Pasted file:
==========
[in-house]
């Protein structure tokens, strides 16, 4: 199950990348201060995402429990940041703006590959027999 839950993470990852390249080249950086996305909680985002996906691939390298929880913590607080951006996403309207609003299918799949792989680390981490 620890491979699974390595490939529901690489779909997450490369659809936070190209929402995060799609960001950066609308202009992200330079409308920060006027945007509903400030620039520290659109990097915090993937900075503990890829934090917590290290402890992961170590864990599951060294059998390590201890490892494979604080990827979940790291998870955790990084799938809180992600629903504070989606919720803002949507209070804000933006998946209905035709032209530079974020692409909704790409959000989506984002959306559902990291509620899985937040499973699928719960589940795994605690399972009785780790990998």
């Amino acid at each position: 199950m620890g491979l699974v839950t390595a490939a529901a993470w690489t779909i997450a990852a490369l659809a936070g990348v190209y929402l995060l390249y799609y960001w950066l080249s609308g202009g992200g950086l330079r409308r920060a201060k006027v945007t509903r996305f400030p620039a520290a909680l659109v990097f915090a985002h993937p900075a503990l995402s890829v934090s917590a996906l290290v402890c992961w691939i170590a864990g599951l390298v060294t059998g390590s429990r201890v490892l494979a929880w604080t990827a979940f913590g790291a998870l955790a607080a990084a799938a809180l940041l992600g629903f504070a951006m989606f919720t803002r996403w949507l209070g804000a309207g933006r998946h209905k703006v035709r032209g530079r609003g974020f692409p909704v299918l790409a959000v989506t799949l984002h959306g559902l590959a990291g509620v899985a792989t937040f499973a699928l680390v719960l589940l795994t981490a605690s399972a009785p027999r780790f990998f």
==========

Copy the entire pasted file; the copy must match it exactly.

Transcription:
[in-house]
């Protein structure tokens, strides 16, 4: 199950990348201060995402429990940041703006590959027999 839950993470990852390249080249950086996305909680985002996906691939390298929880913590607080951006996403309207609003299918799949792989680390981490 620890491979699974390595490939529901690489779909997450490369659809936070190209929402995060799609960001950066609308202009992200330079409308920060006027945007509903400030620039520290659109990097915090993937900075503990890829934090917590290290402890992961170590864990599951060294059998390590201890490892494979604080990827979940790291998870955790990084799938809180992600629903504070989606919720803002949507209070804000933006998946209905035709032209530079974020692409909704790409959000989506984002959306559902990291509620899985937040499973699928719960589940795994605690399972009785780790990998």
């Amino acid at each position: 199950m620890g491979l699974v839950t390595a490939a529901a993470w690489t779909i997450a990852a490369l659809a936070g990348v190209y929402l995060l390249y799609y960001w950066l080249s609308g202009g992200g950086l330079r409308r920060a201060k006027v945007t509903r996305f400030p620039a520290a909680l659109v990097f915090a985002h993937p900075a503990l995402s890829v934090s917590a996906l290290v402890c992961w691939i170590a864990g599951l390298v060294t059998g390590s429990r201890v490892l494979a929880w604080t990827a979940f913590g790291a998870l955790a607080a990084a799938a809180l940041l992600g629903f504070a951006m989606f919720t803002r996403w949507l209070g804000a309207g933006r998946h209905k703006v035709r032209g530079r609003g974020f692409p909704v299918l790409a959000v989506t799949l984002h959306g559902l590959a990291g509620v899985a792989t937040f499973a699928l680390v719960l589940l795994t981490a605690s399972a009785p027999r780790f990998f």